Computers are a part of just about everything now and almost everyone has one but that wasn't always the case. Before computers became common, there was a lot of fear about them having too much control. WarGames, a movie made in 1983, explored those fears.
Teenager David Lightman was a computer hacker who was able to get into basically any computer system he wanted. He demonstrated that to Jennifer when he accessed the high school's computer system and changed her grade. David, thinking he had found his way into the computer system for a game company, actually hacked into a government war computer that controlled the country's nuclear weapons.
David and Jennifer, thinking it is a new computer game, pick targets in the country to be hit by weapons before abruptly ending the connection. The defense department, including Dr. John McKittrick and General Jack Beringer, believed that the country was under attack. When David realized what was going on, he turned to Dr. Stephen Falken, the man who had originally designed the program for the computer in an effort to stop a potential nuclear war.
WarGames started off showing a failed launch test and explaining how several of the men at the missile silos couldn't follow orders to launch the missiles. The government decided to take the human element out of the equation and have a computer be responsible for launching the missiles if it came to that. The justification was that if the country was under attack, there wouldn't be time for a man to have doubts about what he was supposed to do. Unfortunately, they failed to take into consideration what they would do if the computer was set to launch the missiles with no way to stop it. The majority of the movie was focused on that and how the characters were going to deal with that situation once they realized what was really going on.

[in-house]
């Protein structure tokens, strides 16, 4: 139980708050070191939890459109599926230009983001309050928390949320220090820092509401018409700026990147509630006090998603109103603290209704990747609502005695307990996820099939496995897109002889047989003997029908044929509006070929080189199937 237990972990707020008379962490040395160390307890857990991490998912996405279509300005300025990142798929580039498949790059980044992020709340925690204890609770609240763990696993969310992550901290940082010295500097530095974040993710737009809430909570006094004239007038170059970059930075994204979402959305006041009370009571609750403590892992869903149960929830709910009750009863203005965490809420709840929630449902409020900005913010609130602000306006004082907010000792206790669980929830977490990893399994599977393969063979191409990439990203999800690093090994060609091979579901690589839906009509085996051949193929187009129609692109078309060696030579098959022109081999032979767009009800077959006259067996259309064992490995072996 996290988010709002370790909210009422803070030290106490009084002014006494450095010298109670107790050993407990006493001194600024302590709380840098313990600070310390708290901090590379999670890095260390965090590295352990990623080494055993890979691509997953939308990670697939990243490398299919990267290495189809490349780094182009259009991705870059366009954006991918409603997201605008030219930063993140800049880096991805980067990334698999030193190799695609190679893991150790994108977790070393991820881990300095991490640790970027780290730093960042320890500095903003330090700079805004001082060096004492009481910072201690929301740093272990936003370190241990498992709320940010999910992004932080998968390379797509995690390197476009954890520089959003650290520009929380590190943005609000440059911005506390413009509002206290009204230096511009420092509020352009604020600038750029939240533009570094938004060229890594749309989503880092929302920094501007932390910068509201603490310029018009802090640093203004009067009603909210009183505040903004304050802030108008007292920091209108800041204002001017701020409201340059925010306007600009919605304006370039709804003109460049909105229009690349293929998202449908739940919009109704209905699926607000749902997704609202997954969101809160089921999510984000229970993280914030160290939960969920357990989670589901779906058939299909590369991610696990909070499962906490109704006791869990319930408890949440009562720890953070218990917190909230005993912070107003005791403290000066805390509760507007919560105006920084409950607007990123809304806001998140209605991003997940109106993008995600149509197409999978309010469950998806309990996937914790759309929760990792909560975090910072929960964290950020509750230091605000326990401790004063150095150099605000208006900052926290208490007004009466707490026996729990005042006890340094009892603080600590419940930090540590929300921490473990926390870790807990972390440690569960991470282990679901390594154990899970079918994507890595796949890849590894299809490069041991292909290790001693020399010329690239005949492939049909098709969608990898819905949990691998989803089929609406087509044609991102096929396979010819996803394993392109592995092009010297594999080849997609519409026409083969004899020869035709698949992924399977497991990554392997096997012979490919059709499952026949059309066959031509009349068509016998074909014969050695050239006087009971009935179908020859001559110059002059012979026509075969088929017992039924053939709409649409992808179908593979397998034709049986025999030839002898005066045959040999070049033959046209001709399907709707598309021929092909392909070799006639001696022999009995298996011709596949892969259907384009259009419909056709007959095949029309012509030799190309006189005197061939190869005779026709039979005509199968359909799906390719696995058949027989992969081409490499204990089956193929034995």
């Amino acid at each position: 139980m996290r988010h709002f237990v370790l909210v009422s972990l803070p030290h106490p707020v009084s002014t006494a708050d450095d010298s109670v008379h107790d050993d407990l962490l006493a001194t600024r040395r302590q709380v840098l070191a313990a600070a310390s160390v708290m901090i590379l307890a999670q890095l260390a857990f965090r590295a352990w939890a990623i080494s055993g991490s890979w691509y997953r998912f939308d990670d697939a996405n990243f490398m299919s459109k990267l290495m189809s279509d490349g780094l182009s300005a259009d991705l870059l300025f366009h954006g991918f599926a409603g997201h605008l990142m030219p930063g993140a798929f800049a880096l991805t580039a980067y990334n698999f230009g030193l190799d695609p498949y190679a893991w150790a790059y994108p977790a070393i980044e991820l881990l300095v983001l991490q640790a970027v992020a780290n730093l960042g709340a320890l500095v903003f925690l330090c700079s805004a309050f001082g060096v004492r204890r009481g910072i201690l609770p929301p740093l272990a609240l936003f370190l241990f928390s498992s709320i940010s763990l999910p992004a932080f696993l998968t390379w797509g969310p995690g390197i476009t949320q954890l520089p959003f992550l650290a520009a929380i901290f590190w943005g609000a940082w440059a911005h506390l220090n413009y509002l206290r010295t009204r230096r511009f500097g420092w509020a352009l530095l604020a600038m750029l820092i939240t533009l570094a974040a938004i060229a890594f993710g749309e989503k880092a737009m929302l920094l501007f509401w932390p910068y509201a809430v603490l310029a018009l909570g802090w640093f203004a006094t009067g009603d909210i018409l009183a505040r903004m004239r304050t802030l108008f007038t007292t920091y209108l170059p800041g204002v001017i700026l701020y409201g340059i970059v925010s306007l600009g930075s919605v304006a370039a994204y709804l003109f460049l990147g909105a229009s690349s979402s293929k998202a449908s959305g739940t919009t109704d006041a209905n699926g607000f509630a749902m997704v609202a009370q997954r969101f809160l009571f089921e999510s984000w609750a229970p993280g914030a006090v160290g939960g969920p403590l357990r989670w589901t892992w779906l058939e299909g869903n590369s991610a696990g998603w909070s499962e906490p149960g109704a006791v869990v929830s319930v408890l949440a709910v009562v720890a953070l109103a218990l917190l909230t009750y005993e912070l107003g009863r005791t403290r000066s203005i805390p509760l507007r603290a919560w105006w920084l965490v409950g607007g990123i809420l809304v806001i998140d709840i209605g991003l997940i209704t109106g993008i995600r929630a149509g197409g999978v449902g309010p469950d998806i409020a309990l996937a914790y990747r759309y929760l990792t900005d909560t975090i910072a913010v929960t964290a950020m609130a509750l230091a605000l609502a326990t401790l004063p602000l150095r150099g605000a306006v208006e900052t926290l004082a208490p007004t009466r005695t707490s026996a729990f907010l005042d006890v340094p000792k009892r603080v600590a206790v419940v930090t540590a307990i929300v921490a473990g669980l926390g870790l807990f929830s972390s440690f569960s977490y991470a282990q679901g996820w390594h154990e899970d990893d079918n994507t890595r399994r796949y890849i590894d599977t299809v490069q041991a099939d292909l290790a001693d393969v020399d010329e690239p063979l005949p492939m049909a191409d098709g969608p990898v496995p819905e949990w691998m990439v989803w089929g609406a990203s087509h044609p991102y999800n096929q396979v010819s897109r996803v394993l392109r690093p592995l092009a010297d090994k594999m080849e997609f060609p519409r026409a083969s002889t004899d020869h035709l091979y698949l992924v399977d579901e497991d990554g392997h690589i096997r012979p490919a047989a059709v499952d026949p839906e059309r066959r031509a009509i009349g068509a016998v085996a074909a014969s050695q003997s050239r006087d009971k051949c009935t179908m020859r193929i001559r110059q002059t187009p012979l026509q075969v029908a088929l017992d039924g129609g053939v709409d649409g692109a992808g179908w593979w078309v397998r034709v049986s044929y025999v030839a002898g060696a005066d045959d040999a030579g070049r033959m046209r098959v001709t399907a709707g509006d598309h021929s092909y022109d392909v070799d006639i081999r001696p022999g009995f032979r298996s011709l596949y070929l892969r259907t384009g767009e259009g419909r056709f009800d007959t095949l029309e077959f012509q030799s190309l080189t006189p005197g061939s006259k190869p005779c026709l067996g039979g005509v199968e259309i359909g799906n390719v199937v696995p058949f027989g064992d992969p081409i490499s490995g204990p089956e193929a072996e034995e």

I didn't feel like there was anything that complicated about the plot for WarGames even though a few different things were going on. It was easy to follow what was going on. There was a little bit of mystery connected to what was going on that didn't take that long to resolve. I did feel like several scenes had a decent amount of suspense, especially later in the movie. Certain things that happened were rather predictable, but the movie was still very entertaining overall. The first several scenes connected to why the computer was put in control of the missiles did have a slower pace which might bother some people.
Computers played a huge part in the plot of WarGames. When the movie was made in 1983, computers were mostly just used for businesses and many people didn't have a clue how they worked. The computers from that time tended to be huge, sometimes taking up entire rooms. Very few people actually had their own computer and even those personal computers tended to be big. I believe that the computers depicted in the movie were considered state of the art at the time the movie was made. Everything connected to the computers was very dated, especially the look of the system David had and how he would connect to other computer systems by actually dialing a number on the telephone and then putting the receiver in a device. It did seem a little odd that David would have had such a system as a teenager at that time since it wasn't common at all. It did seem like his parents just gave him whatever he wanted in that regard and didn't concern themselves with what he did with it.